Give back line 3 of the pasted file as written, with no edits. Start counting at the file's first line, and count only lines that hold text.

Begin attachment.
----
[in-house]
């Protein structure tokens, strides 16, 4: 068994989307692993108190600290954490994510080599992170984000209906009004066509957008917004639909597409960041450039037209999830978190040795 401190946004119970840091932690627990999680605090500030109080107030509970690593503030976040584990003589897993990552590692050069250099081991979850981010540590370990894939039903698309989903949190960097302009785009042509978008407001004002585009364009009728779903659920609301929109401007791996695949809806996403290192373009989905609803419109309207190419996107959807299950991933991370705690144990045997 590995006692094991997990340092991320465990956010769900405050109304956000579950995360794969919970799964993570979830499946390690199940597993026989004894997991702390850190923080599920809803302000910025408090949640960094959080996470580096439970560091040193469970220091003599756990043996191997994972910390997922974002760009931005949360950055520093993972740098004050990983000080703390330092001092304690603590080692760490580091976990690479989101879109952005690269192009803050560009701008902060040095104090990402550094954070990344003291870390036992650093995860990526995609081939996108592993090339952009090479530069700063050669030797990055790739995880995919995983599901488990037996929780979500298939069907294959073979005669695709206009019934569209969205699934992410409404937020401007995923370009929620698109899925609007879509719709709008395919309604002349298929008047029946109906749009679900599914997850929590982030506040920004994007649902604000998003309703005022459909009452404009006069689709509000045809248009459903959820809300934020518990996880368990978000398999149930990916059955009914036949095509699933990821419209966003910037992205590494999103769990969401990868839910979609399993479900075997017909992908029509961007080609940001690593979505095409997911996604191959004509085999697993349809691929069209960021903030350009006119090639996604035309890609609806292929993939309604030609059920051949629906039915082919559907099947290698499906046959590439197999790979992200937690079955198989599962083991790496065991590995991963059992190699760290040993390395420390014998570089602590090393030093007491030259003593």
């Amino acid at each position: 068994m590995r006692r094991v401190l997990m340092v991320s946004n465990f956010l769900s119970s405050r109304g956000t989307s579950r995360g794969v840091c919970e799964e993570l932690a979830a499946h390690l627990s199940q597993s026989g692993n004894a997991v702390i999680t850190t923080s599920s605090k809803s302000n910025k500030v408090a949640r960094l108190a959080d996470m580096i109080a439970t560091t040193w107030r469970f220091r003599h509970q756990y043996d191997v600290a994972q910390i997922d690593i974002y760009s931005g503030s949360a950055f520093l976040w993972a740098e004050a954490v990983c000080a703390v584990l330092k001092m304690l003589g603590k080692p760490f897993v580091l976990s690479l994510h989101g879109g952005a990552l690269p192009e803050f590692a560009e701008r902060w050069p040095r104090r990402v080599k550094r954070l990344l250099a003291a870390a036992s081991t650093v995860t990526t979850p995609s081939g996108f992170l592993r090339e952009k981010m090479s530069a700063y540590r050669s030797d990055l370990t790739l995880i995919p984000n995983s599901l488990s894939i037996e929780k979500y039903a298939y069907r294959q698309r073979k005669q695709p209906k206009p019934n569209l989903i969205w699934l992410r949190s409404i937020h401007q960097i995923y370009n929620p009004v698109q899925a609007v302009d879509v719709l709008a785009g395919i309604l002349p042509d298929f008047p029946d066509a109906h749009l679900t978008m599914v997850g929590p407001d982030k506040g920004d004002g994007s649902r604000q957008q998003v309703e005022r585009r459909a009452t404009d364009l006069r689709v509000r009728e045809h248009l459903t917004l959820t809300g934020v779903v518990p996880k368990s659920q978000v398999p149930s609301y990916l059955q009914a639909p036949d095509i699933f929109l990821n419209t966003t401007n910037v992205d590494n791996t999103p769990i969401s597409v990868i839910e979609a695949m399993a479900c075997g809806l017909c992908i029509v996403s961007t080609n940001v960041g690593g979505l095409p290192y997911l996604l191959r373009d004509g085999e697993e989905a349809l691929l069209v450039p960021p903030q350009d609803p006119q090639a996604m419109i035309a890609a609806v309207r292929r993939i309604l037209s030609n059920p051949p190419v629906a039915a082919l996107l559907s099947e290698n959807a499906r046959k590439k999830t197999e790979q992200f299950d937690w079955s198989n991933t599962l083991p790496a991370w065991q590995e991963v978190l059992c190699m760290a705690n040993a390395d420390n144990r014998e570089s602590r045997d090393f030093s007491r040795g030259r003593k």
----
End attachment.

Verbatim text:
């Amino acid at each position: 068994m590995r006692r094991v401190l997990m340092v991320s946004n465990f956010l769900s119970s405050r109304g956000t989307s579950r995360g794969v840091c919970e799964e993570l932690a979830a499946h390690l627990s199940q597993s026989g692993n004894a997991v702390i999680t850190t923080s599920s605090k809803s302000n910025k500030v408090a949640r960094l108190a959080d996470m580096i109080a439970t560091t040193w107030r469970f220091r003599h509970q756990y043996d191997v600290a994972q910390i997922d690593i974002y760009s931005g503030s949360a950055f520093l976040w993972a740098e004050a954490v990983c000080a703390v584990l330092k001092m304690l003589g603590k080692p760490f897993v580091l976990s690479l994510h989101g879109g952005a990552l690269p192009e803050f590692a560009e701008r902060w050069p040095r104090r990402v080599k550094r954070l990344l250099a003291a870390a036992s081991t650093v995860t990526t979850p995609s081939g996108f992170l592993r090339e952009k981010m090479s530069a700063y540590r050669s030797d990055l370990t790739l995880i995919p984000n995983s599901l488990s894939i037996e929780k979500y039903a298939y069907r294959q698309r073979k005669q695709p209906k206009p019934n569209l989903i969205w699934l992410r949190s409404i937020h401007q960097i995923y370009n929620p009004v698109q899925a609007v302009d879509v719709l709008a785009g395919i309604l002349p042509d298929f008047p029946d066509a109906h749009l679900t978008m599914v997850g929590p407001d982030k506040g920004d004002g994007s649902r604000q957008q998003v309703e005022r585009r459909a009452t404009d364009l006069r689709v509000r009728e045809h248009l459903t917004l959820t809300g934020v779903v518990p996880k368990s659920q978000v398999p149930s609301y990916l059955q009914a639909p036949d095509i699933f929109l990821n419209t966003t401007n910037v992205d590494n791996t999103p769990i969401s597409v990868i839910e979609a695949m399993a479900c075997g809806l017909c992908i029509v996403s961007t080609n940001v960041g690593g979505l095409p290192y997911l996604l191959r373009d004509g085999e697993e989905a349809l691929l069209v450039p960021p903030q350009d609803p006119q090639a996604m419109i035309a890609a609806v309207r292929r993939i309604l037209s030609n059920p051949p190419v629906a039915a082919l996107l559907s099947e290698n959807a499906r046959k590439k999830t197999e790979q992200f299950d937690w079955s198989n991933t599962l083991p790496a991370w065991q590995e991963v978190l059992c190699m760290a705690n040993a390395d420390n144990r014998e570089s602590r045997d090393f030093s007491r040795g030259r003593k």